After taking Columbia Business School’s Personal Leadership & Success, I started regular practicing meditation to improve my ability to focus, become more mindful, and operate more efficiently under stress. Around the same time, I incorporated a daily exercise routine and began making healthier decision around food and alcohol. I’d give myself a passing grade on the fitness changes, but I’ve been having trouble this last week making time to meditate.
We had friends staying with us last week, and to be honest, I felt slightly embarrassed and selfish about taking the personal time to break-away and from our friends and my son to focus on myself. Additionally, my apartment was full and there wasn’t an ideal place to unplug and collect my thoughts. In hindsight, I should have a back-up location to use, and I recognize that my insecurities aren’t doing me any favors.
There haven’t been many immediate results or from the meditation as of yet, which could have contributed to my recent inconsistency. In fact I’ve actively noticed that I’m just as forgetful and clumsy as I’ve always been. It’s slightly discouraging, but looking on the bright side, perhaps meditation has helped me become more aware of these behaviors as the first steps toward personal growth. Regardless, I know better than to rely on short-term results for validation in this long-term pursuit.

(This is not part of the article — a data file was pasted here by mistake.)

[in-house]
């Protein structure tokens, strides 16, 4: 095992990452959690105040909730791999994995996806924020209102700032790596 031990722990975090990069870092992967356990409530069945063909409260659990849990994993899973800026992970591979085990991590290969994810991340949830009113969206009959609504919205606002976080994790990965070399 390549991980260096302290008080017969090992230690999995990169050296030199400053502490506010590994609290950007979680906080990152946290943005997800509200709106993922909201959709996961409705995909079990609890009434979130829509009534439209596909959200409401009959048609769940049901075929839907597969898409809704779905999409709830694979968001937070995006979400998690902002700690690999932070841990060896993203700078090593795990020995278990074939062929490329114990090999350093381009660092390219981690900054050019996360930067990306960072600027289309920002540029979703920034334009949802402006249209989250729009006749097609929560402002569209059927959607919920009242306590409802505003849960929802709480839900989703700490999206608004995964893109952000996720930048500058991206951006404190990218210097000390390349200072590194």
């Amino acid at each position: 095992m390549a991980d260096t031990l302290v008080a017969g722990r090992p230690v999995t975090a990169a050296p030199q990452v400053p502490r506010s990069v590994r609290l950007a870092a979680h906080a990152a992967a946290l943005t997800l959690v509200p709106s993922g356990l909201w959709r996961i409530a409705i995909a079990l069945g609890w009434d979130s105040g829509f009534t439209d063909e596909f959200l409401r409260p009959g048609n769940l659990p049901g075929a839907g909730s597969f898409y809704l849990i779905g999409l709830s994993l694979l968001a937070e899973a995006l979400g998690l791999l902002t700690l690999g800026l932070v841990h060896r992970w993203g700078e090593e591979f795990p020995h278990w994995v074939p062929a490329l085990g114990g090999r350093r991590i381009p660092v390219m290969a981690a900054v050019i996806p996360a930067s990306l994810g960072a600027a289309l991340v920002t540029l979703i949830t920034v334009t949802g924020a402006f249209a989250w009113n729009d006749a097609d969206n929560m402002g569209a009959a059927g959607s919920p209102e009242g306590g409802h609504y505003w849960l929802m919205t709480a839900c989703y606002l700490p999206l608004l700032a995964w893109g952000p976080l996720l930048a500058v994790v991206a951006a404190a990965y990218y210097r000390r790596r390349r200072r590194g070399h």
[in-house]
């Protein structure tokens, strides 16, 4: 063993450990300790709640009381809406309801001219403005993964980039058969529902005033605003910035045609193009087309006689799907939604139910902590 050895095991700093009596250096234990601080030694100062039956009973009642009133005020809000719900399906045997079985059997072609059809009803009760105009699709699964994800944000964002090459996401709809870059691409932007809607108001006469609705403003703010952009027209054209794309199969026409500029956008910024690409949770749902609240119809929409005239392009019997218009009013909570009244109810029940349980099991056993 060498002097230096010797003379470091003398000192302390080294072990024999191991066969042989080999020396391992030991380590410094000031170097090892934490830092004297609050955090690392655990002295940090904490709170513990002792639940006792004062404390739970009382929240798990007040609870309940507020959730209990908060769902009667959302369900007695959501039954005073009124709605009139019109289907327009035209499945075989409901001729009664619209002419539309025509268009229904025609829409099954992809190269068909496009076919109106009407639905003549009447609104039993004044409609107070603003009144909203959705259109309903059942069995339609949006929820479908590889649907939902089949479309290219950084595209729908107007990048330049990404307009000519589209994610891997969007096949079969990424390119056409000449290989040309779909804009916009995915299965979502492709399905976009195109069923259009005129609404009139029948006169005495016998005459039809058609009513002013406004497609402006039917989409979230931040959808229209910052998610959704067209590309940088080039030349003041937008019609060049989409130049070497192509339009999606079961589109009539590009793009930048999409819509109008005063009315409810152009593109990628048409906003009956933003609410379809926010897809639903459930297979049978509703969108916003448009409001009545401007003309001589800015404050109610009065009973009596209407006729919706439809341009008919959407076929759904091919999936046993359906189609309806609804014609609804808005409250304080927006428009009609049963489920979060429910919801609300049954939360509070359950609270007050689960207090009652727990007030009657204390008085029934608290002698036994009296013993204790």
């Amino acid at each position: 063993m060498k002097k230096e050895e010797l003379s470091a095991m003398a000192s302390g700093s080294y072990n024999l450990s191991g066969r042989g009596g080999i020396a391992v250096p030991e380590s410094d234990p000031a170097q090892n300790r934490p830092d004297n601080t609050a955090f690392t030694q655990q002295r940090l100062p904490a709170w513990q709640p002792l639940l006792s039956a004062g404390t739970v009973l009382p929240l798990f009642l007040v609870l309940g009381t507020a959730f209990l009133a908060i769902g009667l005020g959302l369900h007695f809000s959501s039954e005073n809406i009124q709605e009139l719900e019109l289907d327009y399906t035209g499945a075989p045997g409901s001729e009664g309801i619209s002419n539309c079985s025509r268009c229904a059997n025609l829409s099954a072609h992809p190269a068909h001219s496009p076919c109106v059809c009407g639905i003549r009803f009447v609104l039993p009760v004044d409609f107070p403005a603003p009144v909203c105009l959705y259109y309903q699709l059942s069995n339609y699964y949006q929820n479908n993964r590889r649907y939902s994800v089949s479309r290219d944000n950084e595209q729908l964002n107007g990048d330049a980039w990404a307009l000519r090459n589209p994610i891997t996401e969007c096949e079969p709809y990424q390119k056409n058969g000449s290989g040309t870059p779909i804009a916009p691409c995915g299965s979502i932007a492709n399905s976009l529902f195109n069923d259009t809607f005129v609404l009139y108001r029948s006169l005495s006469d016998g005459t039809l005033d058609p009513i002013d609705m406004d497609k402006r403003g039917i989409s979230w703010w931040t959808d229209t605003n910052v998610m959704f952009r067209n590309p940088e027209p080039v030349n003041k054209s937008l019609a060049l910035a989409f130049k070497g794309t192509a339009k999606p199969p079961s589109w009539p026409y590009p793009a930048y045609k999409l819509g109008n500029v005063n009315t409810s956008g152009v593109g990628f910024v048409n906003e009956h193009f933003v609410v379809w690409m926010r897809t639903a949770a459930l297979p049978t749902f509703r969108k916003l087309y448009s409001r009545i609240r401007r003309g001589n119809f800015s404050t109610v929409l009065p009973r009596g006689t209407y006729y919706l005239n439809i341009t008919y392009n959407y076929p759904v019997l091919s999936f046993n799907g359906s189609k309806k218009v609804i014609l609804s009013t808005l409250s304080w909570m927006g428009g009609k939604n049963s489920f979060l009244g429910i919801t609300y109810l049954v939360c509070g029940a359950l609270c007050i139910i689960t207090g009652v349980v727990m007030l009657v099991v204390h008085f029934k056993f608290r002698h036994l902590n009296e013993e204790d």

Lastly, I thought I’d share some advice about mediation that I received from a classmate, who struggled as I did. It’s a given that novices will be distracted by thoughts, ideas, images etc. in their early attempts to clear their minds. When this happens to me, it feels like I am failing. However, my classmate suggested that meditation is actually all about the process of pulling your mind back to center after each ‘distraction.’ He compared it to doing curls in weightlifting: you don’t get stronger by just holding the dumbbell up by your shoulder. You build muscle over time moving through the natural resistance.
This perspective shift has been encouraging to me, so I hope it’s relevant to someone else who’s having a difficult time keeping-up a steady routine.